beaTunes News

Tuesday, March 22, 2011

Introducing the OK-Notation

For a long time people have been asking me to introduce the Camelot notation to beaTunes. Unfortunately, the company that invented that notation, believes it can force other companies to license the scheme from it - a concept more than a few people disagree with. What is needed, is a truly free and open notation that features the advantages of a numeric key notation. In other words:

Nobody will ever be forced to license the scheme or - even worse - pay fees to use it.

Surprisingly, this isn't hard to achieve at all. Any harmonic mixing scheme must be based on the so called Circle of Fifths - a concept hundreds of years old. In it, neighboring keys typically match pretty well.

Circle of Fifths illustration by Just Plain Bill

All one needs to do to make it a little easier for non-musicians, is to assign numbers to each key and a letter for the mode (i.e. major or minor).

The Open Key Notation (OK-Notation) does just that. In it, the very top of the circle, i.e. A minor and C major, are denoted by a 1. The next keys in clockwise direction (G major and E minor), are denoted by a 2 and so forth. Major keys are annotated with a d (for German dur), minor keys with an m (for German moll). So C major becomes 1d.

From release 2.1.19 on, beaTunes will display the classic key name, a color, and the OK-Notation. MixMeister already displays keys in a fairly similar fashion. I hope other programs will follow.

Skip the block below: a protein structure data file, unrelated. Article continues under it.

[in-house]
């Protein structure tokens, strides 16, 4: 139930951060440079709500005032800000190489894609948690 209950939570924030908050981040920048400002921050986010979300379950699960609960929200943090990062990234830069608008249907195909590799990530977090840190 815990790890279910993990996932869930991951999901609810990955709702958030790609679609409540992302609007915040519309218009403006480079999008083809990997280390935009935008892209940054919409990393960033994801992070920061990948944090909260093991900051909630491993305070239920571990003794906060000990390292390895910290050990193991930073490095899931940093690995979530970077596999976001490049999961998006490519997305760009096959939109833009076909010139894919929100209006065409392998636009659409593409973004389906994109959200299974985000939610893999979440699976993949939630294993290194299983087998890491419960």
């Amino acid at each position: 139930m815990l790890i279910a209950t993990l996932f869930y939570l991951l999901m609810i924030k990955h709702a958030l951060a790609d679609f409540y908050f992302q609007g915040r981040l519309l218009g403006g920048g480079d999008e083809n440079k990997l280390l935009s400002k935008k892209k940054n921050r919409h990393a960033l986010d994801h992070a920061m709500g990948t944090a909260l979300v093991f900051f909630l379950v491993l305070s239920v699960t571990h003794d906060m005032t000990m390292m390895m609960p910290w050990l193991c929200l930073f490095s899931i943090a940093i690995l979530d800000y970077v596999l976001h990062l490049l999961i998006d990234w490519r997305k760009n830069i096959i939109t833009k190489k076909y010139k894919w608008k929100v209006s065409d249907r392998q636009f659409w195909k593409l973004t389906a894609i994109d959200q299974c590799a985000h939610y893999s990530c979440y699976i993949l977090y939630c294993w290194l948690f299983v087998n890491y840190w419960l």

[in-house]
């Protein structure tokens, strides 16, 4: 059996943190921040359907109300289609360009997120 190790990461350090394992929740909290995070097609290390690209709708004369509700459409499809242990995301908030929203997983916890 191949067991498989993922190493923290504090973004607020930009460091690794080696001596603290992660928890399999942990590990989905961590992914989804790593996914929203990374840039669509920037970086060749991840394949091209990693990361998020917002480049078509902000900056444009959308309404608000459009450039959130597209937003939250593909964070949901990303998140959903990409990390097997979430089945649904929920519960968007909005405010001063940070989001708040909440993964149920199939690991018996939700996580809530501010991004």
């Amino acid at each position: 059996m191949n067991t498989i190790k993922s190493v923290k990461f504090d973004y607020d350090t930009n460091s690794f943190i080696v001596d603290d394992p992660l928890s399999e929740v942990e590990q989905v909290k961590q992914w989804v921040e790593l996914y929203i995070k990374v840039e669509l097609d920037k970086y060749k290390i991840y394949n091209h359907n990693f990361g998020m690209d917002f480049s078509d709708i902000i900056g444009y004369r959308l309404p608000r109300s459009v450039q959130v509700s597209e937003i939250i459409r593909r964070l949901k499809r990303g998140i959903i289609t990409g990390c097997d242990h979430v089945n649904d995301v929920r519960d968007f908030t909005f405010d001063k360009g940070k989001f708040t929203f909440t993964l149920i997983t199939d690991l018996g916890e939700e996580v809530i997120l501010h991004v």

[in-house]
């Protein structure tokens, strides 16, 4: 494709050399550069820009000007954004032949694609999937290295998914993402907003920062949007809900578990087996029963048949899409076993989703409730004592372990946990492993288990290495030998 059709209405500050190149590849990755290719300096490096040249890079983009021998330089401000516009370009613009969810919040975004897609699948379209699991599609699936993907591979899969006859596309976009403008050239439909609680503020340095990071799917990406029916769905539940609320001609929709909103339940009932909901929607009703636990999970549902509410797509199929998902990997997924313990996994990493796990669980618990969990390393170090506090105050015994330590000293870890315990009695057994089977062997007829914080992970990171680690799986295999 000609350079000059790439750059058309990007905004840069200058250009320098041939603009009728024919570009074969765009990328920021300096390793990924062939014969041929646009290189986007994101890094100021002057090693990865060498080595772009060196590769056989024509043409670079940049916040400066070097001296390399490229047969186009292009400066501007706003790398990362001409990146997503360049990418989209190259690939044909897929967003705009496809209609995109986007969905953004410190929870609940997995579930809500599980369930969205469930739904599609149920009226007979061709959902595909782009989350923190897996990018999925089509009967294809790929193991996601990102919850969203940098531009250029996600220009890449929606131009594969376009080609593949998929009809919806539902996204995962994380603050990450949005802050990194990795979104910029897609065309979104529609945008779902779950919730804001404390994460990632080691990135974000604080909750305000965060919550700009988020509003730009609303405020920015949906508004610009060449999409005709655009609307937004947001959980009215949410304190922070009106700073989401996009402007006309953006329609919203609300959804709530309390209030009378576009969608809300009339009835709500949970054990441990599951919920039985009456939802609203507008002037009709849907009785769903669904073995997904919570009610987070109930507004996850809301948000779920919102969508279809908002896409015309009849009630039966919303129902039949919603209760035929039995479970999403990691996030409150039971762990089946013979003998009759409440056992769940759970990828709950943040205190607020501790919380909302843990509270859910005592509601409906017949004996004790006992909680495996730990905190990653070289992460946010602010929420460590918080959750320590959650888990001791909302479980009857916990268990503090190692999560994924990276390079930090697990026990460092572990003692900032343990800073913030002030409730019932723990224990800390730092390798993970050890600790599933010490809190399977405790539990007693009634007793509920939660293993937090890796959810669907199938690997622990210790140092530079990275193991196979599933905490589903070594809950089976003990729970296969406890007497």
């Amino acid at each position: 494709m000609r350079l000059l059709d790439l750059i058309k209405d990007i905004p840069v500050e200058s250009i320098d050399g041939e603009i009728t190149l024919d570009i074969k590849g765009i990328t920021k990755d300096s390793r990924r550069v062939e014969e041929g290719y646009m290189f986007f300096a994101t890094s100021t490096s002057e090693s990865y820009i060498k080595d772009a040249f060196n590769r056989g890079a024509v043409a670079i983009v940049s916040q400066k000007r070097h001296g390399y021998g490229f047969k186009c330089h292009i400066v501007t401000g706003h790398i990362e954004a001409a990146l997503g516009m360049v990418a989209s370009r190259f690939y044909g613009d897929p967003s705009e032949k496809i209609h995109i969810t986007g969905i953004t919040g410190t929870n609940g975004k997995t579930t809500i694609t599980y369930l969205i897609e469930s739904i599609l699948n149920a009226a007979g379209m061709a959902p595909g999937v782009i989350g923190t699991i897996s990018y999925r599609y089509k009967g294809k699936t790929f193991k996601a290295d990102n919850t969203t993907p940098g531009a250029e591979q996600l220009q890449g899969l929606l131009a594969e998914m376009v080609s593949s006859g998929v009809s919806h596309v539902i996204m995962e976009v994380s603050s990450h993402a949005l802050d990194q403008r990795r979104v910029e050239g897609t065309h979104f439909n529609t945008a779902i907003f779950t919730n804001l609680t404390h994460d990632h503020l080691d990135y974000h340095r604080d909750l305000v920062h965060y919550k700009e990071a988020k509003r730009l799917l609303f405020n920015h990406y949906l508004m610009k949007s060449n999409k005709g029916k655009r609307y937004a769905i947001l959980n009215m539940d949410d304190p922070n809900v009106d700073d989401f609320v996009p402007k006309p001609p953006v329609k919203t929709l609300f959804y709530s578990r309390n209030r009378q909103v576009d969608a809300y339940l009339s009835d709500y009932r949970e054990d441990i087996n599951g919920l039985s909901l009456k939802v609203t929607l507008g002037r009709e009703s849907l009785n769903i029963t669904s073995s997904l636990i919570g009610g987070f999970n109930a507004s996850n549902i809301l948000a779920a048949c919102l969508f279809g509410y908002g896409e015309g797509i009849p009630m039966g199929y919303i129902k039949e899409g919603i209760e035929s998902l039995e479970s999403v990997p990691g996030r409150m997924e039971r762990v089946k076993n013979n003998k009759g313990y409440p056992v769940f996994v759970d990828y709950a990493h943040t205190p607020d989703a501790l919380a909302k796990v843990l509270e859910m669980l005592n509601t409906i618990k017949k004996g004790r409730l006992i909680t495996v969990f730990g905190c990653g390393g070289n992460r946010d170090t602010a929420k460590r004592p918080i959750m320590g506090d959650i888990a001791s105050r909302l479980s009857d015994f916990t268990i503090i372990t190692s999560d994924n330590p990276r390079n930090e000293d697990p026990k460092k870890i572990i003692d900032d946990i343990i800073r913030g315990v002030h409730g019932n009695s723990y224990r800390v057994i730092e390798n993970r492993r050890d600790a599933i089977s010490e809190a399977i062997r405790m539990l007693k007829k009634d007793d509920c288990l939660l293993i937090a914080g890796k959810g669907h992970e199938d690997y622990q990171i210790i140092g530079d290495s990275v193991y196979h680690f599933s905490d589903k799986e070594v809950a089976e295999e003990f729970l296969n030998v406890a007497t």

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11 Comments:

Anonymous Anonymous said...

Cool!

March 22, 2011 at 8:10:00 AM EST  
Anonymous Anonymous said...

this is awesome. in the future will you include the ability to write these to tags? as i suspect the ability to view and categorize this in a program like traktor the true inspiration for wanting something like this in beatunes.

March 25, 2011 at 3:07:00 AM EST  
Blogger beaTunes said...

What's must be written to the tags is specified by the ID3 spec (see TKEY). For interoperability, it is essential to not break this spec. However, software like traktor can read the TKEY field, but still show you both - the musical key name (e.g. C Major) and the OK code, i.e. 1d. It's really a trivial mapping..

March 25, 2011 at 4:03:00 AM EST  
Anonymous Anonymous said...

i know im overlooking something small but right now i can not get OK notation to appear anywhere in traktor.

my deck headings and list views still only show the musical key names, perhaps this is a deficiency of traktor :(

i also tried copying to group and comment hoping that i would atleast be able to see the ok notation there but it only copys over the musical key name

March 26, 2011 at 11:41:00 PM EST  
Blogger beaTunes said...

This sounds like a misunderstanding.
beaTunes writes the key to the id3 TKEY field as specified in the id3 specs (musical key names).
What another software shows you, is up to that other software. Currently, any other software will just show you what's in the field. However, if they wanted to, they could write code that shows you the OK notation instead. You might want to ask them (Native Instruments) to write that code.. :-)

March 27, 2011 at 4:37:00 AM EST  
Anonymous Anonymous said...

ok, i see.

traktors inability to convert key names into ok-notation is what leads users to search out programs such as beatunes, rapidevolution, etc.